Oracle demands $2.6 billion from Google

In a court document, Oracle specifies the amount it's seeking in damages from Google in its Java patent-infringement lawsuit filed last summer.

Lance Whitney
Lance Whitney Contributing Writer
Lance Whitney is a freelance technology writer and trainer and a former IT professional. He's written for Time, CNET, PCMag, and several other publications. He's the author of two tech books--one on Windows and another on LinkedIn.
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Oracle is seeking $2.6 billion in damages from Google as part of its patent infringement lawsuit over Java.

In a document filed yesterday in U.S. District Court for the Northern District of California, Oracle cited the $2.6 billion figure based on estimates by the company's damages expert, Iain Cockburn, a professor of finance and economics at Boston University.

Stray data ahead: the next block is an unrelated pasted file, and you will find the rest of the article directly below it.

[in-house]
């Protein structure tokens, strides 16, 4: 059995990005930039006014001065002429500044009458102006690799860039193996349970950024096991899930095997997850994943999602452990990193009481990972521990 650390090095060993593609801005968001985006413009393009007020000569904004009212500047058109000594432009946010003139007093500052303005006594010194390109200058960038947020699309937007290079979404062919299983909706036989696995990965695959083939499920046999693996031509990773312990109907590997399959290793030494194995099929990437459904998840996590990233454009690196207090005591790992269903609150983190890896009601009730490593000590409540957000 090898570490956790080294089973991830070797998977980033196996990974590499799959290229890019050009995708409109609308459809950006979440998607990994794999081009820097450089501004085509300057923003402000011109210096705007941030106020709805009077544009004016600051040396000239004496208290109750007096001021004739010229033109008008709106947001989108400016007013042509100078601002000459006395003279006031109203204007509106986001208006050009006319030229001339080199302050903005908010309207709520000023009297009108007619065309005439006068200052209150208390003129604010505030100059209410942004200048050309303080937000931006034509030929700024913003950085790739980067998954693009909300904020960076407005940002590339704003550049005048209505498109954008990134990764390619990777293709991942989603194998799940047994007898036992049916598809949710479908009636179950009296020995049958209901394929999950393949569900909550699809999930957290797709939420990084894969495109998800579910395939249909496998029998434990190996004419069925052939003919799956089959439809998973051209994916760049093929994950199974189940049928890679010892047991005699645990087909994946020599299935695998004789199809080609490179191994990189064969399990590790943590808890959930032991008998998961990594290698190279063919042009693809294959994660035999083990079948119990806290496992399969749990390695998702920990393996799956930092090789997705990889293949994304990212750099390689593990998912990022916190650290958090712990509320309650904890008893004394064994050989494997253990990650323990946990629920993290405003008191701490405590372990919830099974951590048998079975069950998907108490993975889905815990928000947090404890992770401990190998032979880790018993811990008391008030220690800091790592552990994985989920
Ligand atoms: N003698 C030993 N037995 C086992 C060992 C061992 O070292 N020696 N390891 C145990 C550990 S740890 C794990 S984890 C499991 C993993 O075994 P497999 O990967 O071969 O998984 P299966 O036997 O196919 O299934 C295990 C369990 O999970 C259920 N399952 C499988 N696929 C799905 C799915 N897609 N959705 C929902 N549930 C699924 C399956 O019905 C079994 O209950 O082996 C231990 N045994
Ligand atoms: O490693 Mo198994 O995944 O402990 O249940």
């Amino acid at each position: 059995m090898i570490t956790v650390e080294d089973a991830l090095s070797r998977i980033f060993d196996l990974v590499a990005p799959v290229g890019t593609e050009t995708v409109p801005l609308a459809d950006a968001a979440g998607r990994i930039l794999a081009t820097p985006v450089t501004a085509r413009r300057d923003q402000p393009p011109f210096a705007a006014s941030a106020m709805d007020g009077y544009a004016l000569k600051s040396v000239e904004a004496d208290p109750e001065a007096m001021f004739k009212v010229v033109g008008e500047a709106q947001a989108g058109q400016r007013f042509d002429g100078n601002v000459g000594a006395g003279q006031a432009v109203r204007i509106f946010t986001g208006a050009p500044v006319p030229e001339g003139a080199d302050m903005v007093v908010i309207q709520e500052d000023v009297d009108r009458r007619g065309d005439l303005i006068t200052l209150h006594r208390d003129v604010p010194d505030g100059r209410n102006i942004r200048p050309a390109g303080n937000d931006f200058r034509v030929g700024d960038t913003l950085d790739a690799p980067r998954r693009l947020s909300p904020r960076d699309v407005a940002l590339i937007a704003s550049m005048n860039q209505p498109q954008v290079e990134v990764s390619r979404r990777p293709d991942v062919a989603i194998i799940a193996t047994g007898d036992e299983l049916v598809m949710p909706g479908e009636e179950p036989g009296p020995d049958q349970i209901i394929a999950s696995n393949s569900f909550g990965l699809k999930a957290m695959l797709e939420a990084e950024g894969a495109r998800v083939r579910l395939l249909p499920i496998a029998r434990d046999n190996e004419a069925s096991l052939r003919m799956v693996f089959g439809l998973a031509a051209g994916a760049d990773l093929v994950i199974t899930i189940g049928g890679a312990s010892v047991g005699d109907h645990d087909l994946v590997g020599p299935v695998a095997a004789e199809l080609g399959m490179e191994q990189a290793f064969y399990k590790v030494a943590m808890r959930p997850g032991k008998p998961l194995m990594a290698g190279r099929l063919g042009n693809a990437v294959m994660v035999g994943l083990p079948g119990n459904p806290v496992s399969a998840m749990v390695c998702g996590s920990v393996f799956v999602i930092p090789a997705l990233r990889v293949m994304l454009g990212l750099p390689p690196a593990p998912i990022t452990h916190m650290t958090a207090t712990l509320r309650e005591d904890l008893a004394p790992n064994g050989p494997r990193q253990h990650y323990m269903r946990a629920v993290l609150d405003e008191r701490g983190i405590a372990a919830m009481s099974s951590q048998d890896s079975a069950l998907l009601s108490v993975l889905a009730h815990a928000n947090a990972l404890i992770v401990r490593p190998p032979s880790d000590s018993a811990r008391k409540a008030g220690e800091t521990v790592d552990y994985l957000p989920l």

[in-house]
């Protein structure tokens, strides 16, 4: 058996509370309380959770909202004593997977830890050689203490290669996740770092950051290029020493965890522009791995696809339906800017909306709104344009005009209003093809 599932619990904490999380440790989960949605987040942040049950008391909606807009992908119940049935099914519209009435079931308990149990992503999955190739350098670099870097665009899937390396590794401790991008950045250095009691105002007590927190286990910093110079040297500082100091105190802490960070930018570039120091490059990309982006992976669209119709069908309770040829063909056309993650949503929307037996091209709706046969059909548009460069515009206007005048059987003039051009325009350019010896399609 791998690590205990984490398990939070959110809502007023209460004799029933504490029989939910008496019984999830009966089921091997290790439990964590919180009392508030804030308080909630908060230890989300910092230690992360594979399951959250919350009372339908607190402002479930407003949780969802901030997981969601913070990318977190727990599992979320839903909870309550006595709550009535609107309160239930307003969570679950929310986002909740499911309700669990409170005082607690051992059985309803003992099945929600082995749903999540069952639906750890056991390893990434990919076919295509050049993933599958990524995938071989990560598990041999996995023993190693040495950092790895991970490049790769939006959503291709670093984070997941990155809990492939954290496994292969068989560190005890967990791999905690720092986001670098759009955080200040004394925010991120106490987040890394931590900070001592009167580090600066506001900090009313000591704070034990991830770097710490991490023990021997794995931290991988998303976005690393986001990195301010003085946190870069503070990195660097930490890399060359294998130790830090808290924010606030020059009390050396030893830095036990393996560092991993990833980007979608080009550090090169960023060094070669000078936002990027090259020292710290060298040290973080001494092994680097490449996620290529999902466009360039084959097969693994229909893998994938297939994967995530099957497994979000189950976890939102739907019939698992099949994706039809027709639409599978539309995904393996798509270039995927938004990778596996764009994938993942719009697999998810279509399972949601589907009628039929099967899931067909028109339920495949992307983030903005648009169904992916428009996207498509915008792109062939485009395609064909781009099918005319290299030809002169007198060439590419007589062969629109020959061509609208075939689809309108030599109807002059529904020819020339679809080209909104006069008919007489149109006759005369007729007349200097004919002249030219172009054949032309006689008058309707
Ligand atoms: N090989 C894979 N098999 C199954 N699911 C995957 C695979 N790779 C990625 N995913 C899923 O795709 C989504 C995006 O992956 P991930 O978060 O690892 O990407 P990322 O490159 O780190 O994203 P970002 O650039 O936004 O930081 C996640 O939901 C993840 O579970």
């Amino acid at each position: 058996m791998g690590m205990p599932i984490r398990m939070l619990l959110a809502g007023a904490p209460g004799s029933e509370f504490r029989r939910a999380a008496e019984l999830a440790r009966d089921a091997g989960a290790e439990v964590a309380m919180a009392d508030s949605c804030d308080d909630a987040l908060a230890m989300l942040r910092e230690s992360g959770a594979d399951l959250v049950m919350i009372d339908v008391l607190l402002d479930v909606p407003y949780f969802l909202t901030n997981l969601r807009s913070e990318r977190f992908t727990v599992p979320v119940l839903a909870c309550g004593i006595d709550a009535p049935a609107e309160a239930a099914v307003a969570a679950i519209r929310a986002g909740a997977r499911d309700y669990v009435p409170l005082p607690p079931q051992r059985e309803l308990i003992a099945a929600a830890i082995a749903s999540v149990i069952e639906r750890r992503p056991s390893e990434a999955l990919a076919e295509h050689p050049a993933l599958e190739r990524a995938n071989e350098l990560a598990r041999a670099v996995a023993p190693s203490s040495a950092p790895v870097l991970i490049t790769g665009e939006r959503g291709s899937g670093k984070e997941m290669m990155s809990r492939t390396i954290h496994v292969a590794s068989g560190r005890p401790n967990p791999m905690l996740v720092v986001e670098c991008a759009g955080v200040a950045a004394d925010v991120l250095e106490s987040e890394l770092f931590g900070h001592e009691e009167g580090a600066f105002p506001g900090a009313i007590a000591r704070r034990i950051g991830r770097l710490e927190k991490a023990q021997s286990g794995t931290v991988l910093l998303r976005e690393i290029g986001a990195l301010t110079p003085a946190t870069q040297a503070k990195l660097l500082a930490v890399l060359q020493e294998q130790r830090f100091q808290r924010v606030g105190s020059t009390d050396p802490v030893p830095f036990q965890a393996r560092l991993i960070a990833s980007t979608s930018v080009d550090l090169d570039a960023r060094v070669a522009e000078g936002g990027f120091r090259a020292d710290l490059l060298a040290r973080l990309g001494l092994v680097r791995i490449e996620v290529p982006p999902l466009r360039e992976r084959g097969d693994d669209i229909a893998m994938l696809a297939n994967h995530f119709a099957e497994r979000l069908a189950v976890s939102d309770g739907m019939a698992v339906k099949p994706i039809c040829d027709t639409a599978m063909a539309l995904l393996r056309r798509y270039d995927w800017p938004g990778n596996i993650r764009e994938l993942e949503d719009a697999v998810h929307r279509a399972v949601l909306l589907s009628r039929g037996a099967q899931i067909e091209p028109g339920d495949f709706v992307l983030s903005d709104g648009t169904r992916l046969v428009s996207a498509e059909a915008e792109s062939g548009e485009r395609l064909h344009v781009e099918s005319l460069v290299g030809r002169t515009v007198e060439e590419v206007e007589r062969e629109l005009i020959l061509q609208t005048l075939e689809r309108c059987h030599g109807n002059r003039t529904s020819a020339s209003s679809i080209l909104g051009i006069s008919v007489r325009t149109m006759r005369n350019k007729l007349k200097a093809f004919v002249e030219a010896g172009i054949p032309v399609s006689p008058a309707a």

That specific figure runs contrary to Google's interpretation, which is far broader in range. In a June 18 filing from Google and documented by FOSS Patents, the search giant came to the conclusion that if it were to lose the lawsuit, it would owe Oracle anywhere from $1.4 billion and $6.1 billion.

In its latest court filing, Oracle denied the range cited by Google, according to FOSS Patents.

"Google falsely claims that Prof. Cockburn concludes that Oracle is owed anywhere from $1.4 to $6.1 billion in damages," Oracle's court filing said. "He does not. His opinion is that the total damages that should be awarded to Oracle is $2.6 billion."

Google did not immediately return CNET's request for comment.

Filed last August, Oracle's suit claims that Google has infringed on Java copyrights and patents by using code related to the programming language in Android. Oracle acquired Java when it officially purchased Sun Microsystems in early 2010.

The amount in damages has been a point of contention between the two companies. A court filing released on June 16 revealed for the first time that Oracle was seeking damages in the billions. But Google had earlier asserted that such estimates were inaccurate.

"Oracle's 'methodology' for calculating damages is based on fundamental legal errors and improperly inflates their estimates," Google said in a statement sent to CNET at the time.

A trial could start as soon as November, according to Reuters.